San Antonio — The Progressive Retailers Organization was at the Westin La Cantera Hill Coun
The home communications product announcements at the International CES were not confined to the flashy phones from big-name vendors, but embraced a number of peripheral devices and services aimed at complementing existing phones in the home.
Advanced American Telephones, which manufactures AT&T-branded home telecom products, introduced the AT&T Internet Call Alert, which allows dial-up Internet users with caller ID to be alerted to incoming calls while they are surfing the Web.
The unit plugs into a wall jack, a home phone and into the computer. A three-line display with adjustable contrast lets users see incoming calls while they are dialed into the Internet. A display dial lets users directly dial numbers stored in the 90 name and number caller ID history.
If the user has a voicemail service, a Visual Message Waiting Indicator illuminates to notify users that a message is waiting.
The Internet Call Alert will be available in the spring for a suggested $39.95.
Dasym Technologies introduced the next generation of its 3-way call screener technology (previously sold under the TeleBouncer brand). The PrivacySelect (PS-1000) is designed to ferret out and block telemarketing calls before the phone rings in the house and connects to a home phone and phone jack. The new unit, like its predecessor, offers three different screening modes. In Telemarketing Mode, all calls are silently and automatically answered and a user-recorded screening message is played instructing a desired caller to press a number to dial in and providing a legal "no solicitation" message to rebuff telemarketers.
A Do Not Disturb mode silently directs callers to the user's home answering machine (urgent calls can override the system by pressing a button). Caller ID mode lets the phone ring once to display the caller ID data, the TeleBouncer then screens the caller as it does in the Telemarketing Mode.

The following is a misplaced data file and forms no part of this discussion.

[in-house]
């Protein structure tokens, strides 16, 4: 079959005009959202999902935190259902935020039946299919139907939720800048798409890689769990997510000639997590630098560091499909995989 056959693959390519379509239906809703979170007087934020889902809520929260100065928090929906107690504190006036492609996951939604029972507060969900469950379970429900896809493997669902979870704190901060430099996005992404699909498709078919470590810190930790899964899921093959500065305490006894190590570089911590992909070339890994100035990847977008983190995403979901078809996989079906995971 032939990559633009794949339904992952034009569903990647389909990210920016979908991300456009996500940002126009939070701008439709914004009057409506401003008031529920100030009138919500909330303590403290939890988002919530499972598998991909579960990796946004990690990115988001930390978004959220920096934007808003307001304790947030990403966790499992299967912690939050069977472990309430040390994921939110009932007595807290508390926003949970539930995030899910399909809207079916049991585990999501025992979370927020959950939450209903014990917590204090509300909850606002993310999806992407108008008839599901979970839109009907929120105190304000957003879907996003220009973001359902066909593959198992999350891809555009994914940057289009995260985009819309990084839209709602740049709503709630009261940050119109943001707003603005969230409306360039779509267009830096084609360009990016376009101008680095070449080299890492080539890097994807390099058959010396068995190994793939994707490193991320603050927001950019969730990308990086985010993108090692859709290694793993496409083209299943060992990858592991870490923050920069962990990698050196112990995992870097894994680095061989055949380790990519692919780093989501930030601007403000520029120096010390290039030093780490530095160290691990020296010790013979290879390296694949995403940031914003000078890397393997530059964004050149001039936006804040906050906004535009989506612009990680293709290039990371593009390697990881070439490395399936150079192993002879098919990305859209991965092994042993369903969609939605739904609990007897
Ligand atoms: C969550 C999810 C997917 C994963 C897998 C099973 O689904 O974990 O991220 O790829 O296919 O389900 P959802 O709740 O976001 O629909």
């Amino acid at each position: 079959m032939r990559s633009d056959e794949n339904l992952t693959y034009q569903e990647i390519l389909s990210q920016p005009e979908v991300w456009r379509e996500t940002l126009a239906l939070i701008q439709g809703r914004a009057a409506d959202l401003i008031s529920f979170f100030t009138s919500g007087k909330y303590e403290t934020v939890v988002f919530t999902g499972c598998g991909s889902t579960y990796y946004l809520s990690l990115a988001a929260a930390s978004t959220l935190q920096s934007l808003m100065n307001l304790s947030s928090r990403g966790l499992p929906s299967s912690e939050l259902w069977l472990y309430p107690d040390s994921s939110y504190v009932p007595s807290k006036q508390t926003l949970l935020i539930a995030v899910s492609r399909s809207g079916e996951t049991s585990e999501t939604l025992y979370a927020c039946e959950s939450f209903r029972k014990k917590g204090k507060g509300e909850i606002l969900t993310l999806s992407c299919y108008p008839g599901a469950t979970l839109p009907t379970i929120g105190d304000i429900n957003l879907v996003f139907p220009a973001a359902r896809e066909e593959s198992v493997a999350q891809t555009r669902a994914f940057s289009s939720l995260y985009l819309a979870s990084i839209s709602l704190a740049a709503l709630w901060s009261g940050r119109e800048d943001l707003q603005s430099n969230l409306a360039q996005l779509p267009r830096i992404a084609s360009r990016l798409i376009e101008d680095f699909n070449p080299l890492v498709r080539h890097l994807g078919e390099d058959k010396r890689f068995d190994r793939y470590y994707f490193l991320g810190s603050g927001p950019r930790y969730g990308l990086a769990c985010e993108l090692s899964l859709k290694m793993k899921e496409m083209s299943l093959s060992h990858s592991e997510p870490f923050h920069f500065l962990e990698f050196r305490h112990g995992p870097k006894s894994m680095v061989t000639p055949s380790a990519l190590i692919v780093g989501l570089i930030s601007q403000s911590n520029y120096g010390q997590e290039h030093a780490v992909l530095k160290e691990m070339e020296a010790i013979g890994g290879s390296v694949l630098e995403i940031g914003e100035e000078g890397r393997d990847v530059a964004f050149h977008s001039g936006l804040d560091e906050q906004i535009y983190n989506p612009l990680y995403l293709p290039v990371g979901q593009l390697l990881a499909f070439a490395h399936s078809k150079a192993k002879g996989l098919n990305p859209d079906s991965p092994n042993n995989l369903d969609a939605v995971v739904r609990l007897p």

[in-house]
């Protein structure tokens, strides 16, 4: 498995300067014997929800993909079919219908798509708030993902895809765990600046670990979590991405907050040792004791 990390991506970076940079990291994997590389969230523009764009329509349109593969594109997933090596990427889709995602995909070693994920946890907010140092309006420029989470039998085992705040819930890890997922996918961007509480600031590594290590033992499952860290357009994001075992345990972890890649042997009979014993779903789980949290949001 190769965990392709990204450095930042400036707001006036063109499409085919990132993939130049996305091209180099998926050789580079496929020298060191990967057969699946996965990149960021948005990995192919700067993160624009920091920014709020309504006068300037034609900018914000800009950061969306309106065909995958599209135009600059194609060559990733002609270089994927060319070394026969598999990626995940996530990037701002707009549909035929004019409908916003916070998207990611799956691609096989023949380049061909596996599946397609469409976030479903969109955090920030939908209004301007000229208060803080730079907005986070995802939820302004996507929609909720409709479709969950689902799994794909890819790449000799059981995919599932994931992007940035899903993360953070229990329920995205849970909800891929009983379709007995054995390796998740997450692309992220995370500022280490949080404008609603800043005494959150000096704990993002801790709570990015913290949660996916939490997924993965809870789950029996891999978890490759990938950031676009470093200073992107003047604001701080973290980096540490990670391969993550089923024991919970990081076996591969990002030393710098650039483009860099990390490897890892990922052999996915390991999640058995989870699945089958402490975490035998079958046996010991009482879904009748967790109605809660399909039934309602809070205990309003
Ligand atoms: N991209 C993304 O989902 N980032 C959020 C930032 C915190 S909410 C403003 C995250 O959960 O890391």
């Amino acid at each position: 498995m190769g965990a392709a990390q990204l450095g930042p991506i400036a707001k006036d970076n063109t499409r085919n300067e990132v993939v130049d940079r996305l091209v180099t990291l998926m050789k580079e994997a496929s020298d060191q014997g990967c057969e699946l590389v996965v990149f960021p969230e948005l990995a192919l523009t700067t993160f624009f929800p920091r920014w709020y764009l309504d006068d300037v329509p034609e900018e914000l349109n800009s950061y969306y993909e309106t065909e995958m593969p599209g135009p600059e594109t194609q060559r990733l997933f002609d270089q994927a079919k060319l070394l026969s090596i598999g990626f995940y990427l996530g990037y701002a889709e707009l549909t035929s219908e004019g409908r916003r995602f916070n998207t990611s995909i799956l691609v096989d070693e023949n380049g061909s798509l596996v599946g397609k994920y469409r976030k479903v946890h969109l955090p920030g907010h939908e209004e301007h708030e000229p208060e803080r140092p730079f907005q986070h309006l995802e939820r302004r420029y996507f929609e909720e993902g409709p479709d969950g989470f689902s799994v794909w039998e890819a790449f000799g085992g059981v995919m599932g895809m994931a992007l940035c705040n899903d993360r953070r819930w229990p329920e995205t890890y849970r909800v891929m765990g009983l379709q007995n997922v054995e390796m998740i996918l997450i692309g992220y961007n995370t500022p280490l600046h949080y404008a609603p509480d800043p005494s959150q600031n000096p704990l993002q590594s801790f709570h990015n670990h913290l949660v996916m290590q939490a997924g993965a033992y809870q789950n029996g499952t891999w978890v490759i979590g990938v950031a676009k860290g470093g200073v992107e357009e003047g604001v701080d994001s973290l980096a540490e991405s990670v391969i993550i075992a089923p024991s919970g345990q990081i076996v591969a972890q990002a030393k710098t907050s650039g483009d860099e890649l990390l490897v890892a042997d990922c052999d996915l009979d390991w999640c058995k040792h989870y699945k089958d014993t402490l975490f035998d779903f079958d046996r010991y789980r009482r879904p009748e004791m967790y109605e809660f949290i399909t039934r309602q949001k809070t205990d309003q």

The PS-1000 adds pre-set screening times to determine when a user wants the device to operate, and compatibility with the company's Ringer4U auxiliary ringer product. Pricing and availability were not available at press time.
Residential landline phone service provider Z-Tel announced at the show that it is packaging its Personal Voice Assistant (PVA) in a retail CD for wireless and other retail chains to sell in-store. The CDs will function like a pre-paid phone card, giving purchasers either 200 or 500 minutes of the PVA service for $9.95 and $19.95, respectively.
The PVA is a virtual, voice-activated address book accessible through any phone (wireless or landline) regardless of carrier or service provider. From the PVA, users can voice-dial any number stored in the address book, or send voice messages via e-mail (the message will be attached as a WAV file in the body of the e-mail) to any of the contacts stored on the PVA. The PVA, which can store a total of 1,000 contacts, is accessed by dialing a toll-free number. If the customer is a Z-Tel landline customer, they dial 00 on their home phone and follow the voice prompts.
Users who sign up for the PVA can add contacts through a Web site or verbally over the phone. They can also sync it with other contact databases, such as Outlook. Users manage their account and refresh minutes online.
According to Z-Tel president and CEO Gregg Smith, Z-Tel will give a commission on the sale of a disk and a residual if a customer refreshes their PVA account. Additionally if a PVA consumer then signs up for Z-Tel landline telephone service (available in 49 states save Alaska and parts of Connecticut) the retailer will earn an additional residual.
Z-Tel offers the PVA free to its residential landline subscribers.